You would be surprised to find out how dirty 'fresh clean' oil actually is. From BITOG one fella tested four filters with the following ISO codes: (The last two numbers are the two number codes for the charts that follow.) Another fella virgin oil https://www.bobistheoilguy.com/forums/ubbthreads.php/topics/4859910/2 Filter A ISO 24/22/17 Filter B ISO 24/21/15 Filter C ISO 24/20/15 Filter D ISO 23/17/12 Virgin oil sample ISO 22/20/16 Resource: pirtekusa.com
Well D'ah? Do you keep looking for you keys after you've found them? It that a trick question? I'll tell you when it will 'give up the ghost' IF you will tell me how long it will last given your choices. Exact number now, no fudging.
It's the 1XX rpm to lock that gives me pause. I understand it wouldn't be an issue on a slippery surface like mud or snow. Thing is, the only personal use I have for it is acceleration on dry pavement. I like it to leave straight.
November MPG Numbers by Year 2016 24.9 2017 25.4 2018 25.3 2019 25.3 It's been awhile since I've seen a November this wet, this cold and this windy. Totally happy with these numbers. Year over year total miles driven per month continue to decline. This also ends the fall term for 2019. Fall Season mpg by Year 2016 25.5 2017 26.8 2018 28.8 2019 29.4
Something I've been thinking about allot recently is oil cleanliness. The internet is full of advice and opinion on OCI's based on many factors that hinge on the oils chemistry. That is viscosity loss or TBN and additive depletion. I've beat that drum to death myself. There is also a great amount of discussion surrounding filtration and almost entirely at it pertains to particle size retention. That is, who has the highest filtration efficiency. How small a particle can that filter capture. You even hear on occasion about retention volume of a filter. How many grams of contamination will it hold before is plugs enough to remain on bypass. And everyone of these concerns is valid but....not comprehensive in the search for the perfect OCI length me thinks. https://www.blackstone-labs.com/by-pass-oil-filtration/ Two things in this link really grabbed my eye. No matter what the box says your filter comes in or who makes it the average particle size passing is 30-40 micron. To me that would mean that the manufactures OCI is based on such filtration and expected contamination levels present under those conditions. The second was Blackstone believes that an oils life is limited only by it's cleanliness and additive depletion. Just something I'm giving more consideration.
Shocks work best when they are mid stroke as you would be normally loaded and sitting on the ground. The factory shock is sized for this task at full payload. Meaning if your normal is empty they are more than 3 inches above centered in the stroke. They top out frequently. Your good to go. I run stock length Kings on a 3-1/2 drop and have for years. The U bolts are NOT torque to yield. They are not magic fasteners. If it makes you nervous replace them. If not don't. That fastener won't care one way or the other.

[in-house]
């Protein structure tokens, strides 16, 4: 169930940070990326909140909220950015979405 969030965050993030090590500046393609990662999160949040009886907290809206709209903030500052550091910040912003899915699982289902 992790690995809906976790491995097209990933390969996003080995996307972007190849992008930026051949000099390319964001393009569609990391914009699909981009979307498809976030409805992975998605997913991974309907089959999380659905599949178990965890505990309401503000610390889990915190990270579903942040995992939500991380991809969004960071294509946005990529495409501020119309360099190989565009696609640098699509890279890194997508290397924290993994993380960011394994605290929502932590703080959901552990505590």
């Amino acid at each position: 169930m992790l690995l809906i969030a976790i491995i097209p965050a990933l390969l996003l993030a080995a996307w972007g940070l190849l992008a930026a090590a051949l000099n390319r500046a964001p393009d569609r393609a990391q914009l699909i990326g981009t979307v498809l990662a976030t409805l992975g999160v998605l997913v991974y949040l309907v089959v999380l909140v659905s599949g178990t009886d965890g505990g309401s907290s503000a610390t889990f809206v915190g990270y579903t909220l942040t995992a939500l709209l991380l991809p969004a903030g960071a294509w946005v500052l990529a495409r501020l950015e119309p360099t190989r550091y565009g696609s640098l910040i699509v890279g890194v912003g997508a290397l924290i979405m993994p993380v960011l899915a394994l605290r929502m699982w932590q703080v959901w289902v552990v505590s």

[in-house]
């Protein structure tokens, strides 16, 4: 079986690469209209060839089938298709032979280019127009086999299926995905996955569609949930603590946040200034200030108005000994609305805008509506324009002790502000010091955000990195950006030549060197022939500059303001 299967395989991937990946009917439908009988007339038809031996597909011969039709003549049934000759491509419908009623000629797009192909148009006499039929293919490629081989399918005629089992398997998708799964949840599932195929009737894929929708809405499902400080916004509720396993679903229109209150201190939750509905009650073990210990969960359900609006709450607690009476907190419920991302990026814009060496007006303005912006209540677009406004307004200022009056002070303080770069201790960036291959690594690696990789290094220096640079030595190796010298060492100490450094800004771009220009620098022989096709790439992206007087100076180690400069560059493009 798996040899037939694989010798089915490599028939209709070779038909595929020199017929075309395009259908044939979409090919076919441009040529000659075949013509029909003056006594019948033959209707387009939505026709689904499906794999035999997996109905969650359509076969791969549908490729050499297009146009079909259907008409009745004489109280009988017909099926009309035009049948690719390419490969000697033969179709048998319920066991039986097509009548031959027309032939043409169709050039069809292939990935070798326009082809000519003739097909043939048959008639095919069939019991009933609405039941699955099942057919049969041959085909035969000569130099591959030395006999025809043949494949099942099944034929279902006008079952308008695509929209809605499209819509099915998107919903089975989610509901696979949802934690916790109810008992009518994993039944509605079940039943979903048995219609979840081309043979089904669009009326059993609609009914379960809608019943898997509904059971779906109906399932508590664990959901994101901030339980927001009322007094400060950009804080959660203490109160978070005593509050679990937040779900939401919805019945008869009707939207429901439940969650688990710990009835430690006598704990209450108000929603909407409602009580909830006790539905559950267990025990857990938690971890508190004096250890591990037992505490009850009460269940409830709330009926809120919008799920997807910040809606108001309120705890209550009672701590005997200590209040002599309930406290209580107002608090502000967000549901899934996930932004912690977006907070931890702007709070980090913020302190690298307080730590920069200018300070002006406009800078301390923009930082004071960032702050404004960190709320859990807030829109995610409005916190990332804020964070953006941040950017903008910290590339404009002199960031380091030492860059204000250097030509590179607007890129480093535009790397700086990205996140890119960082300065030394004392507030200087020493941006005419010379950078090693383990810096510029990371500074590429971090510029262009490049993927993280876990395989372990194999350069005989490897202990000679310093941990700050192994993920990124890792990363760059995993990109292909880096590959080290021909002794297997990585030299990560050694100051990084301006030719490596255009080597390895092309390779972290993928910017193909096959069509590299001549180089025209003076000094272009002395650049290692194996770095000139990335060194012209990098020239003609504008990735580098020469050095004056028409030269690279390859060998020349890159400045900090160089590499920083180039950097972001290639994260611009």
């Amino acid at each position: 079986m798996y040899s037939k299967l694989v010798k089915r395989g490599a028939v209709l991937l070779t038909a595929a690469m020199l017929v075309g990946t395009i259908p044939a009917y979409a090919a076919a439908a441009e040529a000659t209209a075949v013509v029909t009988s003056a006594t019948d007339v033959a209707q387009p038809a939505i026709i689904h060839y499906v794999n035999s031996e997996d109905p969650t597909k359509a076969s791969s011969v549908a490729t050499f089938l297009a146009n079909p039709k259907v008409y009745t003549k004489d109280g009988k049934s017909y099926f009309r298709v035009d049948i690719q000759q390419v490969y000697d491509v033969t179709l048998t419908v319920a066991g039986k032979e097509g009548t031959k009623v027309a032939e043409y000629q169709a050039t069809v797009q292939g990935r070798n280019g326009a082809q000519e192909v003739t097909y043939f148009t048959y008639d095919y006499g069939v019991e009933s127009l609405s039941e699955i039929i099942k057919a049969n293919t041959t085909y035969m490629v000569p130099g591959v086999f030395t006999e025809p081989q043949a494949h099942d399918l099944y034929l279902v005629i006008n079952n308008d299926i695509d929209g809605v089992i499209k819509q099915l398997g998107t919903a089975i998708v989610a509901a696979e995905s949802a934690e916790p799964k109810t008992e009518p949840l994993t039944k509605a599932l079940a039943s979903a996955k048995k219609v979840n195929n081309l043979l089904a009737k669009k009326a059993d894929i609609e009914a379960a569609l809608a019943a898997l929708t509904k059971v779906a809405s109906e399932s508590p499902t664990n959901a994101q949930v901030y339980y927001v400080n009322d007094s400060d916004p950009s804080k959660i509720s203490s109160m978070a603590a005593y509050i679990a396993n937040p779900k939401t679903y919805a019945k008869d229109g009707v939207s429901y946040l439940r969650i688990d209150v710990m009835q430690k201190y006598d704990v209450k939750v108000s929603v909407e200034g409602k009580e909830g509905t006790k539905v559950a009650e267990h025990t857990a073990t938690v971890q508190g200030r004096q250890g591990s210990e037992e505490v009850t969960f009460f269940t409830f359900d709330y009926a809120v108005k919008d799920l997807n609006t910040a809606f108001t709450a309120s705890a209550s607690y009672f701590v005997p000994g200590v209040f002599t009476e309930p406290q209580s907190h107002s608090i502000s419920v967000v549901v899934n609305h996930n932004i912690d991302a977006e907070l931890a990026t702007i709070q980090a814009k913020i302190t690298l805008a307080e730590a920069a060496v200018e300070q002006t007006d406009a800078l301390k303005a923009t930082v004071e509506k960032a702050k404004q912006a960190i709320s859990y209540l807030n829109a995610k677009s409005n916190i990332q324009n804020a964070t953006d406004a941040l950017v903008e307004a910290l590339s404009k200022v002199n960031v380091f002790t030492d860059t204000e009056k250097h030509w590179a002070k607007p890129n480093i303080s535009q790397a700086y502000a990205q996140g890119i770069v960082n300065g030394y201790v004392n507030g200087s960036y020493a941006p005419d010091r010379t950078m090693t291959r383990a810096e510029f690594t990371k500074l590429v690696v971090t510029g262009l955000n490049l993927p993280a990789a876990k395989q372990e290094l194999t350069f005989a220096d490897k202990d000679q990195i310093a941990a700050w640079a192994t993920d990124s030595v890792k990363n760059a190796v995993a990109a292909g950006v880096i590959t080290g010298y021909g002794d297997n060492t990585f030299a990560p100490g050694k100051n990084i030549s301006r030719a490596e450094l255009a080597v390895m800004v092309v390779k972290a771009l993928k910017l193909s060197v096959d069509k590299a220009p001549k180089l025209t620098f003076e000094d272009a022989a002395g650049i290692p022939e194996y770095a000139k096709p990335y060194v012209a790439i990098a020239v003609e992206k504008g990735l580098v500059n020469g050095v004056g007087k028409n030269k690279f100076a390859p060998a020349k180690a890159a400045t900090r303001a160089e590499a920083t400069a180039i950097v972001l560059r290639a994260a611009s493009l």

There is nothing of note to remember. Winter fuel has 1.5% less BTU content than summer fuel which directly translates to a mere 1.5% drop in economy. 0.3 mpg on a 20 mpg truck. So 19.7 mpg v 20.0 mpg. Unless you're tracking and averaging thousands of miles over dozens of tanks, you wouldn't know it was happening. Cam gave you the best answer you're going to get. If you put up that screen and watch it awhile you would see if move continuously. It's a projection based on fuel used and miles driven. The remaining fuel is then given a distance based on the current last 25 miles and that projection added or subtracted as the case may be from the first reading to project a current value. The next tank starts on a fresh fill and the projection based on the last 25 mile average from the last tank. Loop and repeat.
Ford T-18 gear box had a 6.69:1 low gear and the 300 CID I6 made like 260 lb./ft. torque just under 2,000 rpm (1800 rpm actually) The GM 10L90 box has about a 4.70 low gear and the 6.0 makes about 345 lb./ft. torque and 2.0000 rpm. The Ford I6 with a 3.25 gear gives 5653 lb./ft. axle torque. The 6.0 GM with 3.23 gear gives 5237 lb./ft. axle torque. Both between 1800 and 2000 rpm. To get the full 460 lb./ft. torque for the 6.0 you would need a 4K rpm converter. OR a converter capable of 2X torque multiplication. Even then many of the 300 sixes were equipped with 4.10 final drives. Off the axle torque charts. Torque moves loads, not horsepower. Horsepower says how quickly that work is done. So mind over matter. You don't mind, it don't matter. Are you looking to move the load or are you looking to drag race while towing a 10,000 lb. trailer? Are you looking to maintain speeds pulling 80K lbs. that a DD15 Cat would have trouble with? I own a 4.3 with a 6L80E and a 3.23 gear. Thing is quicker that my old 87 5.0 Mustang to 50 mph. Quicker that my 76 Corvette L-48 to 90 mph. Seriously, on the street, how much is enough people?
I meant the raw oil sucked into the manifold which would be sucked into the chamber and not the build up on the valve. You know what I meant. I don't know what FUD means but each new generation of GDI is much less problematic than it's predecessor. I have over a 100K miles on mine and I'm sill waiting for the other shoe to drop. I think it will be a long wait. Look, the first GDI motors were German in the 1920's and problem ridden and people still believe they are as miserable today and they were in 1925. It's just hard to get the stink off that skunk. Vendors use that sort of crap all the time to sell fear. I'm pulling no punches here. That will be a long wait if vented to anywhere. Never blew a seal in a motor with a road draft tube due to pressure build up. Come to think of it, never had one drive me out of the cabin with the smell either.
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